The US Internal Revenue Service, tasked with releasing the tax returns of US President Donald Trump to the Congressional House Oversight Committee, opted again to ignore the demand, even as the IRS chief has now been outed as owning Trump-branded real estate in Hawaii.
Appointed by Trump in February 2018, IRS Commissioner Charles Rettig has financial interests tied to one of the president’s real estate brands, in particular, a 50-percent control of two rental units at a Trump-branded property in the city of Waikiki, on the Hawaiian island of Oahu.
Rettig, during his confirmation hearings, did not disclose his co-ownership in the Trump-branded property, a multi-million dollar investment that has seen profitable returns for the IRS head and his family according to reports.
Valued at some $1.2 million apiece, the market value of the two properties also benefited from a carefully-staged promotional appearance by the US president at the location during a diplomatic junket in 2017, according to the Washington Monthly.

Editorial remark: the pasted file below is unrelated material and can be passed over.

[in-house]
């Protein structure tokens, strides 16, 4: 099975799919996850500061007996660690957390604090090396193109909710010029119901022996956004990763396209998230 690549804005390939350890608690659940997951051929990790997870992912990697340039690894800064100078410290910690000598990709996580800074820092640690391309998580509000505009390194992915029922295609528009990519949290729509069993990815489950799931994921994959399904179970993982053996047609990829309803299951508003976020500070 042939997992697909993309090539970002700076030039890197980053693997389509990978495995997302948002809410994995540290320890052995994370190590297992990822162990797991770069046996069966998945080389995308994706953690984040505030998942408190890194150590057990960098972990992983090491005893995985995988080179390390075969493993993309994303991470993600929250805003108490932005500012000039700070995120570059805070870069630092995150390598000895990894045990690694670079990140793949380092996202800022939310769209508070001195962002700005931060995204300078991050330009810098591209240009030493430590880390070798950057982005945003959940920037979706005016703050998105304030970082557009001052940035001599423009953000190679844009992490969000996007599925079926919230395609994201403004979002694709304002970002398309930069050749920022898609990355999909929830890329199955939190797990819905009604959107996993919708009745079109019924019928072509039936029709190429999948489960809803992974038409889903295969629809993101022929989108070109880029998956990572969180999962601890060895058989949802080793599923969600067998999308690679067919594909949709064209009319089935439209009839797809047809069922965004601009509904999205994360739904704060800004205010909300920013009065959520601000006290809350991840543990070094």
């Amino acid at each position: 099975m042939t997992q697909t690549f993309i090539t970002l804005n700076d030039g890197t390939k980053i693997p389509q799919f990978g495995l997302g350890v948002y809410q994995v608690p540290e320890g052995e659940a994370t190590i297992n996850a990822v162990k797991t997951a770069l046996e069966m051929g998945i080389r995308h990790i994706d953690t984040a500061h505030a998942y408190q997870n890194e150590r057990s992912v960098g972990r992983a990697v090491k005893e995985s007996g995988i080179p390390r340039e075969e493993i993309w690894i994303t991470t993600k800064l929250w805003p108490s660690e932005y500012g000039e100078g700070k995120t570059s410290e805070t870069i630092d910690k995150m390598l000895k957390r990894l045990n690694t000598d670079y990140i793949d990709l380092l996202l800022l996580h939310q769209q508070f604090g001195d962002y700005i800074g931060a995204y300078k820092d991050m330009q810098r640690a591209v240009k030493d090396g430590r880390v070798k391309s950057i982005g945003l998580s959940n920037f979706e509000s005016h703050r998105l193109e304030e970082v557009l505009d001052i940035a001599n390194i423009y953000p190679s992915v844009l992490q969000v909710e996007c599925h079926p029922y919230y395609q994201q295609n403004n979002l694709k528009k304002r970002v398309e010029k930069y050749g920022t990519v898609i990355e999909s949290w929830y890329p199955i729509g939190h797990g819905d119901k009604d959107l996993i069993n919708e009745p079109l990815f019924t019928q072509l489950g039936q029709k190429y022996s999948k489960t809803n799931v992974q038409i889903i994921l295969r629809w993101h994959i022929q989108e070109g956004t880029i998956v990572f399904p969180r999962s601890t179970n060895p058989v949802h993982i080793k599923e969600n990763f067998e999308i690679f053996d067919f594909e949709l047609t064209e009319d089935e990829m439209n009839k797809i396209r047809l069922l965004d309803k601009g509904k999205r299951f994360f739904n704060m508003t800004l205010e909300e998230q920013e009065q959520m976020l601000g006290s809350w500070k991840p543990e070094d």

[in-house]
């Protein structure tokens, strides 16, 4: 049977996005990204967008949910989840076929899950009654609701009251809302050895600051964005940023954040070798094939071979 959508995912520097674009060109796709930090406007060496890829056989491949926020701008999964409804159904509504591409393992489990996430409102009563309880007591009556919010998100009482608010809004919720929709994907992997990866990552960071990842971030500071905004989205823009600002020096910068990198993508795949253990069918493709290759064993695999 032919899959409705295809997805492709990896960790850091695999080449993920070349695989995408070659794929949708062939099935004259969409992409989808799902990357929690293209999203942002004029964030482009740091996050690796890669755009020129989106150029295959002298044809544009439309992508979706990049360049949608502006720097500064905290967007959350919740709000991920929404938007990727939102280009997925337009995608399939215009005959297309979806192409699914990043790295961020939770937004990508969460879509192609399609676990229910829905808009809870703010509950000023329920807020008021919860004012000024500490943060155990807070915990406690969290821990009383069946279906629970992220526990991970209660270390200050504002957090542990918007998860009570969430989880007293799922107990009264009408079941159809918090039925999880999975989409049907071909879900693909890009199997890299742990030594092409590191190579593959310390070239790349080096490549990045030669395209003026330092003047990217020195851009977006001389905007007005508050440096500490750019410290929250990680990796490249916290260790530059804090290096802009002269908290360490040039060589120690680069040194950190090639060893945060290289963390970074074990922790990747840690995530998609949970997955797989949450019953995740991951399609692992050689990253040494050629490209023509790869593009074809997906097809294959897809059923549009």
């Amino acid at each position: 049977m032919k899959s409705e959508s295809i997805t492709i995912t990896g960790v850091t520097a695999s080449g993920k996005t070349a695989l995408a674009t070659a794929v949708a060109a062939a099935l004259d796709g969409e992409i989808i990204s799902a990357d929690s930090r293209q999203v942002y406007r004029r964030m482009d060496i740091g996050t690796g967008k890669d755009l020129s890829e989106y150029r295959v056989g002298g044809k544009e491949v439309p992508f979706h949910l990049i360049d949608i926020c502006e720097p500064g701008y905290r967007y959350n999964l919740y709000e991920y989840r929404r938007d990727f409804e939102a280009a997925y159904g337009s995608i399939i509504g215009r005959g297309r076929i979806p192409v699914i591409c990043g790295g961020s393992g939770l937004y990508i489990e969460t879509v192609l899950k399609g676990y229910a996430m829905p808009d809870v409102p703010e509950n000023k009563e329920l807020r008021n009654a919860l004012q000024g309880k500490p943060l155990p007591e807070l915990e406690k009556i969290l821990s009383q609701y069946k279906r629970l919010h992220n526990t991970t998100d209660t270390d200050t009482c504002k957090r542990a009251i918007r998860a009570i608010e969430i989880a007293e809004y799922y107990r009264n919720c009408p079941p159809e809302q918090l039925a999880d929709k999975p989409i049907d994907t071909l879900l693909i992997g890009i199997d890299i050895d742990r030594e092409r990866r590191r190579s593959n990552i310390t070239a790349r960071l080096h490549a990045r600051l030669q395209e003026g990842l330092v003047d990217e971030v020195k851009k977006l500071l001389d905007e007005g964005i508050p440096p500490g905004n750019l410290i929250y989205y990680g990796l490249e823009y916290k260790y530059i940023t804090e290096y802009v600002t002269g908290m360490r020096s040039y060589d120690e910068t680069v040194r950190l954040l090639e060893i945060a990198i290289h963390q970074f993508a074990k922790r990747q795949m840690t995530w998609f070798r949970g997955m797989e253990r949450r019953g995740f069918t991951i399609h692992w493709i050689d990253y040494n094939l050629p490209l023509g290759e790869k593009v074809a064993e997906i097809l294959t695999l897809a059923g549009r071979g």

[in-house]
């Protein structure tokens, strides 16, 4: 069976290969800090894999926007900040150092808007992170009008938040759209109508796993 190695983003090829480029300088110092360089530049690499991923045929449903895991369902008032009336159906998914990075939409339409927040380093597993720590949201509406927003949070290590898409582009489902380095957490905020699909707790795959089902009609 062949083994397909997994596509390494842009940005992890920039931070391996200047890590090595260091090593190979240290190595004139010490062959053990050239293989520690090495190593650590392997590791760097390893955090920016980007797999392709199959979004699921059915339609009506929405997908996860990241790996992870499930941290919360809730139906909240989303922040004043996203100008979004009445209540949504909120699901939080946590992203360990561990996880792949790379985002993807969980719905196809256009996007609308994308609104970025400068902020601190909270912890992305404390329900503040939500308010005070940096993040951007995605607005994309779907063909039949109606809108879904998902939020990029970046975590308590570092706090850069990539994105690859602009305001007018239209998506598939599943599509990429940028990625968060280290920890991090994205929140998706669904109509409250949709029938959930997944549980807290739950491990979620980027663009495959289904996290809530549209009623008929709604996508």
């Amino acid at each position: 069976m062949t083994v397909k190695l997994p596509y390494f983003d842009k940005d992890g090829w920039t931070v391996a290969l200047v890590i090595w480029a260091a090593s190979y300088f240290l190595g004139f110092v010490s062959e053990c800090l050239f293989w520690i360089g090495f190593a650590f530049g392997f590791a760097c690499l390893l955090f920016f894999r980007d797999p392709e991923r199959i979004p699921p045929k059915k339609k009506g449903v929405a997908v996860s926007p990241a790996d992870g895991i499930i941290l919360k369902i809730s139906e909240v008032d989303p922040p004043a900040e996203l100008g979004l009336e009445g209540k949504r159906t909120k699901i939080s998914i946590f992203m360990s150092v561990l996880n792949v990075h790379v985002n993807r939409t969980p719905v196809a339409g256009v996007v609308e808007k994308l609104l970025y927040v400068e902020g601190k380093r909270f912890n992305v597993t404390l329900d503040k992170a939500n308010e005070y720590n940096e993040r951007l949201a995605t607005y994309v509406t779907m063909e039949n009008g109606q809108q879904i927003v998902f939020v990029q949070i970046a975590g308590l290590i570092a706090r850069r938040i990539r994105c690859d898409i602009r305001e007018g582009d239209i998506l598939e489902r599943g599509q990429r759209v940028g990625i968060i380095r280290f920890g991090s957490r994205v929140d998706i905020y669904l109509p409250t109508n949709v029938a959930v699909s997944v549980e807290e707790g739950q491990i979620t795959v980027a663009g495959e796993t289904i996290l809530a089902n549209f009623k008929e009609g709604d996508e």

The IRS chief has currently ignored two separate requests to turn over Trump’s tax returns to the US House Oversight Committee, raising fears on Capitol Hill that Rettig’s financial ties to a profitable Trump-branded property are a glaring ethics violation hiding behind presidential loyalty, according to the magazine.
Rettig’s apparent refusal to give Trump’s tax records to Congress has sparked strong reaction in the Twittersphere. Trump’s former ally and the ghostwriter of the president’s loosely-factual The Art of the Deal autobiography provided perspective.
Beltway pundits note that Rettig’s initial failure to disclose his significant financial interests in Trump-branded properties during the former’s confirmation hearings give the appearance of the presidential appointee having something to hide, according to the Washington Monthly.